Parents could be using the wrong tactic in conveying their concerns about the dating situation.
Our daughter, 25, has started seeing a man 16 years her senior. Yes, do the math: He’s 41.
I’m 51. Am I crazy to feel this is just not right? The man’s last girlfriend was also in her 20s and most of his “crowd” are just as young.
My daughter’s answers to this are, “He’s young at heart; he had a rough time and made changes when he reached his 30s; he’s a good man.” My husband and I have serious doubts. I think even if he were much closer in age, those same doubts would be there.
Yes, we raised our daughter to be smart, successful, caring and open-minded. And she is. We’ve talked about this issue a few times. Each of us shedding a few tears. I just can’t find it in my heart to accept him. (We’ve never talked to him about how we feel, although our daughter says he knows.)
She says she has a hard time understanding where I’m coming from. She doesn’t come over to the house with him. I feel the distance between us widening, and I’m just a wreck. I don’t want to be a hypocrite and say I’m okay with the relationship when I’m not. How do I get past this?
Is Age Really Just a Number?
Whether age is “really just a number” is a legitimate and interesting question, but not the one I’d be asking here. You veer that way yourself: You suspect having doubts “even if he were much closer in age.”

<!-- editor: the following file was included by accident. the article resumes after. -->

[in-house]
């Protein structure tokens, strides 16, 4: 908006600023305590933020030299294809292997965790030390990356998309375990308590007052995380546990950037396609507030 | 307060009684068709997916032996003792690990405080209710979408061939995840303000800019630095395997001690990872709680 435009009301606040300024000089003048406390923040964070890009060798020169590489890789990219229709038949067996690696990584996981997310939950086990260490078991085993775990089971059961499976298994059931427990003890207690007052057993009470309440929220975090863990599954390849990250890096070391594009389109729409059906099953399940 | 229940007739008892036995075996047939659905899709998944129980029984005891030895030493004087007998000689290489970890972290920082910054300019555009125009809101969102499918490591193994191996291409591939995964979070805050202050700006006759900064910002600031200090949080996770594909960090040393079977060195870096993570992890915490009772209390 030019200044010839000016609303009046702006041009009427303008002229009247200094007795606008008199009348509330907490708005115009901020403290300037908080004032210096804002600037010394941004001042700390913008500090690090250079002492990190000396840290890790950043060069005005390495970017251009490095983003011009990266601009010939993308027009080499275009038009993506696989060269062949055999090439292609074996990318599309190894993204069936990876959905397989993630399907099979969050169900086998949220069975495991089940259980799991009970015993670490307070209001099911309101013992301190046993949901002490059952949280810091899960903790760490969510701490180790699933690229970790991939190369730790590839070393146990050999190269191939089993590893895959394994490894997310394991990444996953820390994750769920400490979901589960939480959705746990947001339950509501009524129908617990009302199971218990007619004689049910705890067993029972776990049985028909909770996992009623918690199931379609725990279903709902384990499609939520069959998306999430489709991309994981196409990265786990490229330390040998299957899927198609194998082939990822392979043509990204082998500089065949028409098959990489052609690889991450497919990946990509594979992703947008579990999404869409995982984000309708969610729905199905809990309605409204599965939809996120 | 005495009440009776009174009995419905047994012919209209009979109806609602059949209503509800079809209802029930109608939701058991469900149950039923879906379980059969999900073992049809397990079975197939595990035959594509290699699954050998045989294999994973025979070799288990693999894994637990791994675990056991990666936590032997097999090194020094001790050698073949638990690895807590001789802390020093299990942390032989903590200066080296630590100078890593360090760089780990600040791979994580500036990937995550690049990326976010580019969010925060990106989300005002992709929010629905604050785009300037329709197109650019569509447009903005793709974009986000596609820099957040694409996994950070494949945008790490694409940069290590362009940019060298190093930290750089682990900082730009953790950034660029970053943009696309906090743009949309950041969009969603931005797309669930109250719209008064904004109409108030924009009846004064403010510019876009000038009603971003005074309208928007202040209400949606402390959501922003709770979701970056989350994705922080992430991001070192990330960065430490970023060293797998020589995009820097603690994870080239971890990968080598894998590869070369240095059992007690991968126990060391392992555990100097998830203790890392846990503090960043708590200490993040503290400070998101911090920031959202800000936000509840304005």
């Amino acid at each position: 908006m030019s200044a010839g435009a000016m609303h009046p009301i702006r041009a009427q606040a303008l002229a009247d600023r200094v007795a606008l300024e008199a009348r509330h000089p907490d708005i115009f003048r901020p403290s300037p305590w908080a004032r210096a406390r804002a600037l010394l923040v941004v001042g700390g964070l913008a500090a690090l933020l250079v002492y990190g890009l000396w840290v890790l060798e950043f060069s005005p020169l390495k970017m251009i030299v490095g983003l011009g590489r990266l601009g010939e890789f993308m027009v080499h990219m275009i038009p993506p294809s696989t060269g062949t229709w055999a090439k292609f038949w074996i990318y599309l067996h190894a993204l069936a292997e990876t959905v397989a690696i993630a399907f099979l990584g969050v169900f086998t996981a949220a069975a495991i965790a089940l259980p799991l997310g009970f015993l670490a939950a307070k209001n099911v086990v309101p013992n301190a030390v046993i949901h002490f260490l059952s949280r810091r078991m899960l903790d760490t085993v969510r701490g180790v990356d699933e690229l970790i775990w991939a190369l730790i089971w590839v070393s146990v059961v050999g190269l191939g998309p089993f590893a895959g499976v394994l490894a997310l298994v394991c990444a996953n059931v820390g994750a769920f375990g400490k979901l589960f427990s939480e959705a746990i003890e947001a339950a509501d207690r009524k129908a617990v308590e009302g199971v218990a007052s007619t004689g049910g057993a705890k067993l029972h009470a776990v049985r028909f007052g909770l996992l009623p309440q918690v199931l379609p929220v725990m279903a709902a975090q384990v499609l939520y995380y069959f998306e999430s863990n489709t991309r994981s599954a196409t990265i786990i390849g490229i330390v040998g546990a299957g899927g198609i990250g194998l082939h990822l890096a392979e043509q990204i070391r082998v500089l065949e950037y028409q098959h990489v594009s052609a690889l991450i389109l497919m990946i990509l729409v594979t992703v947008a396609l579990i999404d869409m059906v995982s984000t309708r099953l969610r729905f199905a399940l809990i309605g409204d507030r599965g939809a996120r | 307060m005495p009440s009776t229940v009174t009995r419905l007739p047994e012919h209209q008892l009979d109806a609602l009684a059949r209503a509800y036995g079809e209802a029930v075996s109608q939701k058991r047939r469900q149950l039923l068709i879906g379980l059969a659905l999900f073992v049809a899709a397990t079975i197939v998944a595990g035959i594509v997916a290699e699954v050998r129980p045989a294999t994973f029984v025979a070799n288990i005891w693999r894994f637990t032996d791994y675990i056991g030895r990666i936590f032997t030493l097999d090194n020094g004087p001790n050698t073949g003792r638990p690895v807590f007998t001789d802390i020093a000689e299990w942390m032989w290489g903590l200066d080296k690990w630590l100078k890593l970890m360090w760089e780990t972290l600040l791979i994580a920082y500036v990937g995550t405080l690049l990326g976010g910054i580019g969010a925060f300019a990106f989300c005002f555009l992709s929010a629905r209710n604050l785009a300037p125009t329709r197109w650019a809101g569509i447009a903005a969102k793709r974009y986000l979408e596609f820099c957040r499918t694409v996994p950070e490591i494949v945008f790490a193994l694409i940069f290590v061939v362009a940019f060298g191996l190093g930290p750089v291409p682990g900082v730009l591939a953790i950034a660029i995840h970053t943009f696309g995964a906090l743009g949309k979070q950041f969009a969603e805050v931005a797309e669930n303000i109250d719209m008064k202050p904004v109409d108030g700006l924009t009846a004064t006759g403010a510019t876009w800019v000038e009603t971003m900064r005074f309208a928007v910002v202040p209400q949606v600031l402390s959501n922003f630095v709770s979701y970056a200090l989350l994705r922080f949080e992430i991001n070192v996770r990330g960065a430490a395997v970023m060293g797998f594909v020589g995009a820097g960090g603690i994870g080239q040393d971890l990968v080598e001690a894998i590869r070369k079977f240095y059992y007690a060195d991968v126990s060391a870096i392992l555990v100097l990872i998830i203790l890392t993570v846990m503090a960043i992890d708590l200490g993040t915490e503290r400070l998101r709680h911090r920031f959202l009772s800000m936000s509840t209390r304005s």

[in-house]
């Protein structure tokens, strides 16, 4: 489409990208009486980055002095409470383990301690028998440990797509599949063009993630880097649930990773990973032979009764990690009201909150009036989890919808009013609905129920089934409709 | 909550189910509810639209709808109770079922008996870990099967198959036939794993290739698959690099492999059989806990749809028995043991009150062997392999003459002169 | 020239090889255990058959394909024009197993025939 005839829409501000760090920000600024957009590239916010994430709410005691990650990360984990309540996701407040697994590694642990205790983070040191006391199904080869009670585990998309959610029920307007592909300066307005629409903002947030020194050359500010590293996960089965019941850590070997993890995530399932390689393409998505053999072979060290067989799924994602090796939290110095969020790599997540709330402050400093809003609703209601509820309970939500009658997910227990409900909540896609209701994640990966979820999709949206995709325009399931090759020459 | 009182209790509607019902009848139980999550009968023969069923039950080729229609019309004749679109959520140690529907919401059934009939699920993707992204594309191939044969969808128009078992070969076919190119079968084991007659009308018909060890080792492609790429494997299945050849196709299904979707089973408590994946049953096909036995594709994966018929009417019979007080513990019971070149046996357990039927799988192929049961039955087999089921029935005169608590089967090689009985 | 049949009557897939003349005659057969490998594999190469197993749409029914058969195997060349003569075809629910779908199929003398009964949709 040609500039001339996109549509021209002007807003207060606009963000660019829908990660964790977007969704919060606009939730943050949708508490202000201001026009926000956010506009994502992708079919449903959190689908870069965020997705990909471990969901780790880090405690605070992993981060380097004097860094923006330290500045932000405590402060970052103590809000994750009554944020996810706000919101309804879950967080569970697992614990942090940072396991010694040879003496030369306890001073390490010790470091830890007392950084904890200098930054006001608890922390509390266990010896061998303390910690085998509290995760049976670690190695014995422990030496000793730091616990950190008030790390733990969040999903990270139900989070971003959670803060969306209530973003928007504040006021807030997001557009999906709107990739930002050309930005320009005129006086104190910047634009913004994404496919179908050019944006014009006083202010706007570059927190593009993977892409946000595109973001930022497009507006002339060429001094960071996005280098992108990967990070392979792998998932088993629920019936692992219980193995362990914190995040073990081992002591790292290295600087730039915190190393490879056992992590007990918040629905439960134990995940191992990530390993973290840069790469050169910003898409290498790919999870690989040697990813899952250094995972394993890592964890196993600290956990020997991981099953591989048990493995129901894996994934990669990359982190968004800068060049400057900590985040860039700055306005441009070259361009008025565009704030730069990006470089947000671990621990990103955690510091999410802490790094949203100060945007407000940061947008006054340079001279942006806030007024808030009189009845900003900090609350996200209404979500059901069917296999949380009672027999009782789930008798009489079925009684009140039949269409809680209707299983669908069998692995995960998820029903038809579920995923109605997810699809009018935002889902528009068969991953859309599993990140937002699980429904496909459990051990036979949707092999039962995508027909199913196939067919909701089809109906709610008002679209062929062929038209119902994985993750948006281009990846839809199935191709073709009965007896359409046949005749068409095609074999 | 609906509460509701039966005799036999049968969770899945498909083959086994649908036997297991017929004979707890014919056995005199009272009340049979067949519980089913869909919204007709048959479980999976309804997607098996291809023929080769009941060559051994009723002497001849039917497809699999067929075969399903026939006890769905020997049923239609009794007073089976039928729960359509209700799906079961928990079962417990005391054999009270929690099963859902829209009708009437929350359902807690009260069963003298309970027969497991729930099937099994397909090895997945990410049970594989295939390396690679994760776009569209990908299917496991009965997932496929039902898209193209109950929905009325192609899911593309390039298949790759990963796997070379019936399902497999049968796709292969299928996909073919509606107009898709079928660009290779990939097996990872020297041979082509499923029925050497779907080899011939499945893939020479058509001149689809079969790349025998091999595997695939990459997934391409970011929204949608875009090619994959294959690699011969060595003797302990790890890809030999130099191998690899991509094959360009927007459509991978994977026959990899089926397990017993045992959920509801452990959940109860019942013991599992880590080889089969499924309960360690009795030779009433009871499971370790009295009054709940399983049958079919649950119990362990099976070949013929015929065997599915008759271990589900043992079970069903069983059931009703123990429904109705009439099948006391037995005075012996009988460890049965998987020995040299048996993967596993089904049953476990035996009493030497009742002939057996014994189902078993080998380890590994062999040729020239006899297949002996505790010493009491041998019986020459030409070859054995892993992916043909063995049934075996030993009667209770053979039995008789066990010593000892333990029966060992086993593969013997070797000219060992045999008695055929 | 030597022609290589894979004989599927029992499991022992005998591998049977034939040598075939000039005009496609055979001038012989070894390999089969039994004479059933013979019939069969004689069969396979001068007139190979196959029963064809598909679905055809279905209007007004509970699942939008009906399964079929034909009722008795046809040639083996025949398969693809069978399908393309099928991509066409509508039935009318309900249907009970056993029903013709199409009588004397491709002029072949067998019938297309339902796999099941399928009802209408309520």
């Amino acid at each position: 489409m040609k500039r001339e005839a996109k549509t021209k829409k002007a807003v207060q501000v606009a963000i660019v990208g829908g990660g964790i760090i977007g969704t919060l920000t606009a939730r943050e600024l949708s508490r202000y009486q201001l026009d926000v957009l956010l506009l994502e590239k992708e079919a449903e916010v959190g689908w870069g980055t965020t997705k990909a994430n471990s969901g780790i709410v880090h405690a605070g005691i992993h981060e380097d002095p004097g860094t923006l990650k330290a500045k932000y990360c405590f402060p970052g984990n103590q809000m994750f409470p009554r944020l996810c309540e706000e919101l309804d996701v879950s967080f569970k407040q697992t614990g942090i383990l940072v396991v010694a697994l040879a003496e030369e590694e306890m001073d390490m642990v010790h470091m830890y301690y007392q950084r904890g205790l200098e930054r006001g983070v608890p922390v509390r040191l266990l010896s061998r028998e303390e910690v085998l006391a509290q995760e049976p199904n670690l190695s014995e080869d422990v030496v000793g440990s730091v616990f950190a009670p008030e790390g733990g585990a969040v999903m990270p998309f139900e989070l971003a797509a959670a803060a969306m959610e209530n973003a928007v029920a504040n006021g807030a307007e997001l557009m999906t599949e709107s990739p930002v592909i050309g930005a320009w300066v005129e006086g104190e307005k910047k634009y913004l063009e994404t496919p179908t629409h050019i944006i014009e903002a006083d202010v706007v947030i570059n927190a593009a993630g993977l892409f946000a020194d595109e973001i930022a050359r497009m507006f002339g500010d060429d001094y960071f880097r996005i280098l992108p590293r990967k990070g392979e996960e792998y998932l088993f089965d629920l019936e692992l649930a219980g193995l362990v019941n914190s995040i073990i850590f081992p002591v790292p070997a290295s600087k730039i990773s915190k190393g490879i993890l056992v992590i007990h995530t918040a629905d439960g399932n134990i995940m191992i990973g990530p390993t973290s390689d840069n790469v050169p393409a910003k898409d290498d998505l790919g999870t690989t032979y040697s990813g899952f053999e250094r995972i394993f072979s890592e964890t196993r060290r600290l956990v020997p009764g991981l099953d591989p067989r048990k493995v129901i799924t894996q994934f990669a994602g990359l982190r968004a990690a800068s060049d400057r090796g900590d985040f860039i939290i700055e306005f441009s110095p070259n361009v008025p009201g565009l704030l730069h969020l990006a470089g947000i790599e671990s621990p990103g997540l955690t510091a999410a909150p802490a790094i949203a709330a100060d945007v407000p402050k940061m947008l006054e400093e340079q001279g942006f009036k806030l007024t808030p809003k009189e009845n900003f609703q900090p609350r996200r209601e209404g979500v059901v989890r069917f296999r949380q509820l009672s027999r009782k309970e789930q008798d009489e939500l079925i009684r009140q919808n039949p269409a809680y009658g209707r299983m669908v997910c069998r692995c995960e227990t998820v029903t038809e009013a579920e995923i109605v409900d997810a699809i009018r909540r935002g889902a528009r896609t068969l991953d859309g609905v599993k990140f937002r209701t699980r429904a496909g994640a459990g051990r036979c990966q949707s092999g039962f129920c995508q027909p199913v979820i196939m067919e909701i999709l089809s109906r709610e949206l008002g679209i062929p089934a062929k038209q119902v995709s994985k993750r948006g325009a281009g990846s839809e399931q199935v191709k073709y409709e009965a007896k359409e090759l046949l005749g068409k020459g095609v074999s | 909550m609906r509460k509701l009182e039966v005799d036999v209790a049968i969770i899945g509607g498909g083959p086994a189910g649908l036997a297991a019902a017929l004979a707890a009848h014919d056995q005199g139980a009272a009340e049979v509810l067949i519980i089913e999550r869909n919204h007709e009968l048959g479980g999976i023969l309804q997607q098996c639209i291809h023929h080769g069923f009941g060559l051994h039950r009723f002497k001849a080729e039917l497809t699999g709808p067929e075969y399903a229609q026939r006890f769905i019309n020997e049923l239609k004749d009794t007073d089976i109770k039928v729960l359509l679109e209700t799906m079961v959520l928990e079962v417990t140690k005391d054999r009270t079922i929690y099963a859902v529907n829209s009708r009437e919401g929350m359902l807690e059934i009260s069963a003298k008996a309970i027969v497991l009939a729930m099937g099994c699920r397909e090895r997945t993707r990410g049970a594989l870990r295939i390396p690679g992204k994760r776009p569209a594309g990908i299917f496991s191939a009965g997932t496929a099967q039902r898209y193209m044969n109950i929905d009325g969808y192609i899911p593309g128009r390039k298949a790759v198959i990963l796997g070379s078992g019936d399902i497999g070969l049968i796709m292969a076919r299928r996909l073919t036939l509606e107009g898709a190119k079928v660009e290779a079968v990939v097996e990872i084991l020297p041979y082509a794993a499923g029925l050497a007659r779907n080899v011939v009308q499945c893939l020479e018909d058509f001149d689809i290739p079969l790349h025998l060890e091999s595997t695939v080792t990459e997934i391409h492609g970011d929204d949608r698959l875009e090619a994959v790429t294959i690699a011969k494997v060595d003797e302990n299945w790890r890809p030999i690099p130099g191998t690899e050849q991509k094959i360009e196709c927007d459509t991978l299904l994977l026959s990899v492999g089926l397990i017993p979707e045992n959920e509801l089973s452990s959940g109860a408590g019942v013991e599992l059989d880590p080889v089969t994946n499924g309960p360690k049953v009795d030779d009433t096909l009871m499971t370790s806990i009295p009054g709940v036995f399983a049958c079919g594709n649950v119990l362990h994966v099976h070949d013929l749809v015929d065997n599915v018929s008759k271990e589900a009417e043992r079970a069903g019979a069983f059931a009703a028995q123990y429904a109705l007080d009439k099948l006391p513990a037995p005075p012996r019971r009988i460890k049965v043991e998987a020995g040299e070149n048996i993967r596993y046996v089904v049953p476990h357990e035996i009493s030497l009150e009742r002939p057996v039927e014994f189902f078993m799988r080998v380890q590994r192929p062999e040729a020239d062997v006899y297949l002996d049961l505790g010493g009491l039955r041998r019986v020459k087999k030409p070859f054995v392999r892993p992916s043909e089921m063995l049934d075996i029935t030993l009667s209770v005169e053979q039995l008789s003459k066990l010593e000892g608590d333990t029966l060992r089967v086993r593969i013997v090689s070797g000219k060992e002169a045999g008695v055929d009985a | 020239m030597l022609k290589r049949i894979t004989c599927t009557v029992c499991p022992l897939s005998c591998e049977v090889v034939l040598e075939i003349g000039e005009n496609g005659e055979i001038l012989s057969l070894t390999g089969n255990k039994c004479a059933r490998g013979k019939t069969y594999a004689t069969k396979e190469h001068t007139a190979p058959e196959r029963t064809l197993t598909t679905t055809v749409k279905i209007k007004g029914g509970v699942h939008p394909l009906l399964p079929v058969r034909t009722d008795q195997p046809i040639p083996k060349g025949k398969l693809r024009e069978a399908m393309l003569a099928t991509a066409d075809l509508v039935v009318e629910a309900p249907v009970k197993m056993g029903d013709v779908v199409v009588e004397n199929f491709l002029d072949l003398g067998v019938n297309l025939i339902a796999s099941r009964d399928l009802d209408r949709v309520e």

Yes, exactly — because the doubts aren’t about his age per se. His age triggered your “ick” reflex because it’s close to yours, a normal reaction you need to acknowledge then get over, because adults are adults and love is love.
The doubts, though, you take seriously, because this might not be love. His back story — young girlfriends, young friends, the “young at heart” coffee-expeller — suggests he’s seeking comfort in your daughter’s demographic vs. seeking an equal in your daughter. It’s unsettling for anyone to see a loved one targeted instead of appreciated, be it for age or income or ethnicity or whatever else.
You also have the added distress of hearing your daughter recite the Oath of the Gullible, also known as a list of excuses for someone — and of knowing she has a ready-made reason to tune you out. “They’re just freaked by his age,” she’ll tell anyone with ears.
So act first, and “get past this” later. Namely, speak up again — but with careful respect for your daughter’s autonomy and judgment. Your bobbled first tries likely motivated her to dig in to defend her judgment.
Opening: “I’ve handled this badly, I’m sorry.”
Detail 1: “I was wrong to make this about age. Happiness is about the right person, not the right age.”
Detail 2: “And that’s why I reacted: His track record might mean he’s choosing people by age. Not that you’re not lovable for you — you are. That’s what you deserve.”
Bottom line: “Who you date isn’t my business. I just ask that you be watchful — of anyone who has a pattern, not just this guy.”
Closing: “In return, and in hopes that set the record straight, I will trust you and butt out.”
. . . And cross your fingers. Good luck.